What voters want this coming election

Rat Creek Press contributors and readers sound off on voting issues

RCP COLLABORATION

On Oct. 21, Canada’s federal election will be held, and voters will select who they think will make the best member of Parliament in their riding.

An election is a perfect time to consider what issues are most important to you and whether or not the candidate you choose reflects those issues or values. This issue, Rat Creek Press readers and contributors share what issues are most important to them and what will influence who they vote for come election day.


I am disturbed that Indigenous issues are not respected and addressed in a forthright and effective manner. Promises are made, yet nothing new is done to address the ongoing needs of communities, families, and individuals. Housing, health, education, jobs, Internet access for remote communities, infrastructure, and cultural development are all on my list when I go to the polls. 

  • Constance Brissenden

The issues most important to me boil down to: Who will be a responsible steward of our planet, ready to act to ensure the ongoing health of our ecosystems? Who is not only willing but also able to listen to and work with Indigenous nations to dismantle ongoing colonization and its harms? Who is willing to listen to the most vulnerable and take direction from them, instead of handing down “solutions” proposed by (Master of Business Administration) MBAs with no lived experience of vulnerability? Who is willing to entertain the idea of ignoring or tacitly supporting white supremacy in order to access power? In a nutshell, who actually cares what happens to the people with the least power and who face the most impacts when funding or programs are cut?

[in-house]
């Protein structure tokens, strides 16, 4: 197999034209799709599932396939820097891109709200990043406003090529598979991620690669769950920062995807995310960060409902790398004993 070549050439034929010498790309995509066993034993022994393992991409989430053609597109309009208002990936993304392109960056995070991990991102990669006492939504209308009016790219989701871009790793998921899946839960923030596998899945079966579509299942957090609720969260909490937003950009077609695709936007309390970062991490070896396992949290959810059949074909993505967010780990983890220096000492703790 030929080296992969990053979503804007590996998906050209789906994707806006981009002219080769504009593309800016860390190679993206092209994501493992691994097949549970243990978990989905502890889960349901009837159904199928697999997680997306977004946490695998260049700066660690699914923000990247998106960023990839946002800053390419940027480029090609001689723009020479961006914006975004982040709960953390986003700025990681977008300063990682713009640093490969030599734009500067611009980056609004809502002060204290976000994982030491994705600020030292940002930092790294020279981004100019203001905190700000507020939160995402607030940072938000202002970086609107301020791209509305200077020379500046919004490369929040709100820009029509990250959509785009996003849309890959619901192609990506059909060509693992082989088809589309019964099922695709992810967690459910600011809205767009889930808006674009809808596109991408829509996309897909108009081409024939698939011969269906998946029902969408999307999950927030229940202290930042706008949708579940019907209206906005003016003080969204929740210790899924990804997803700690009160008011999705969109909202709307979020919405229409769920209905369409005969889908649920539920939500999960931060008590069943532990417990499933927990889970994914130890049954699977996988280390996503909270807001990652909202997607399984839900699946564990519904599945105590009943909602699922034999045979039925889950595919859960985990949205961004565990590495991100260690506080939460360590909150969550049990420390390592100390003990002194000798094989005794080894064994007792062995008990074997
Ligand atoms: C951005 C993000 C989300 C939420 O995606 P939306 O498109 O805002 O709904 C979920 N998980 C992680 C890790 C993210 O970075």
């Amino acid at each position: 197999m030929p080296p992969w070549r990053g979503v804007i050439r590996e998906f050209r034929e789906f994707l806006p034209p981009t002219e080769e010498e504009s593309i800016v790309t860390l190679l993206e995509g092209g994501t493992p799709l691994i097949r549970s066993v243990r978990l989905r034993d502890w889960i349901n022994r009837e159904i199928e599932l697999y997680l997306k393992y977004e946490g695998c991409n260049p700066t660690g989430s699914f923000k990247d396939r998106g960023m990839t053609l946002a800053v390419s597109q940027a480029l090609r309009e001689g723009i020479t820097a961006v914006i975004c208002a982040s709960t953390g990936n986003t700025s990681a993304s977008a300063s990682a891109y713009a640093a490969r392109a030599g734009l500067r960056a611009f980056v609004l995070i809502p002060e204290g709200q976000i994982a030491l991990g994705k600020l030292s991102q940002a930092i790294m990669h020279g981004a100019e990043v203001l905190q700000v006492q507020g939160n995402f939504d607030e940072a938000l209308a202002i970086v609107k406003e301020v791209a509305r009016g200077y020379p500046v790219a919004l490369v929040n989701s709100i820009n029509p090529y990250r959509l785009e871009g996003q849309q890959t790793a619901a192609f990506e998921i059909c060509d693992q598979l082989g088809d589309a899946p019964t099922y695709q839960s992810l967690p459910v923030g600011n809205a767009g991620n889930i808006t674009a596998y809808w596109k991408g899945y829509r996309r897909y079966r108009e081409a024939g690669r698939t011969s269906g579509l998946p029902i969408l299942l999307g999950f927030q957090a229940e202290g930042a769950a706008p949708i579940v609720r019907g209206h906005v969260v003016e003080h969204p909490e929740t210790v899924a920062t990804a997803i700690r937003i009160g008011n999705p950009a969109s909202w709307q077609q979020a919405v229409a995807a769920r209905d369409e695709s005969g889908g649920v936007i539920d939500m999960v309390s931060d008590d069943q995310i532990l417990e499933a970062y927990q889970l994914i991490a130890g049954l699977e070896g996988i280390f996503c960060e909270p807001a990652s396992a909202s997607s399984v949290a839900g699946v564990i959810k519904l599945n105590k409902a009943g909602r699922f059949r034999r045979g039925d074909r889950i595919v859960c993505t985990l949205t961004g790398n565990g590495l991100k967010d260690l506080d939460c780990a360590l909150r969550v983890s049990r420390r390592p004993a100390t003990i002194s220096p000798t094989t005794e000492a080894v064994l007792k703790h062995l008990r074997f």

Patterns will influence my voting. When someone shows me who they are, I believe them. It doesn’t matter to me what someone’s platform contains: what have they done in the past when they were required to walk their talk? If they have been terrible in the past, what demonstrable work have they done to learn and do better? What is their commitment to being a member of the community at large, rather than the person whose butt currently occupies the fancy chair?

  • Franki Harrogate

Climate change is a big voting issue. | Pixabay

Human rights and protections for the vulnerable. Indigenous rights. A real plan for dealing with climate change and transitioning to renewable energy and products. Ensuring our social services stay intact. Ensuring the wealthy pay their share.

  • Victoria Stevens

A comprehensive plan for environmental issues. Human rights. Food security. Water security. And, Indigenous issues (TRC, etc.)

  • Rebecca Lippiatt 

Taxes are also on voter’s minds. | Pixabay

Access to education, health and social supports and properly taxing high income earners.

  • Nicola Dakers

A priority should be changing the criminal justice system. As it is, now sex offenders barely get a slap on the wrist and are protected while incarcerated.

  • Tammy Calvin

 Proportional representation. It is a linchpin in progress in a diverse society.

  • Greg DeJong

VOTING INFORMATION

Visit elections.ca for any voting information or call 1.800.463.6868.


Featured Image: On Oct. 21, voters will cast their ballots for their riding’s member of Parliament. | Ottawa Tourism

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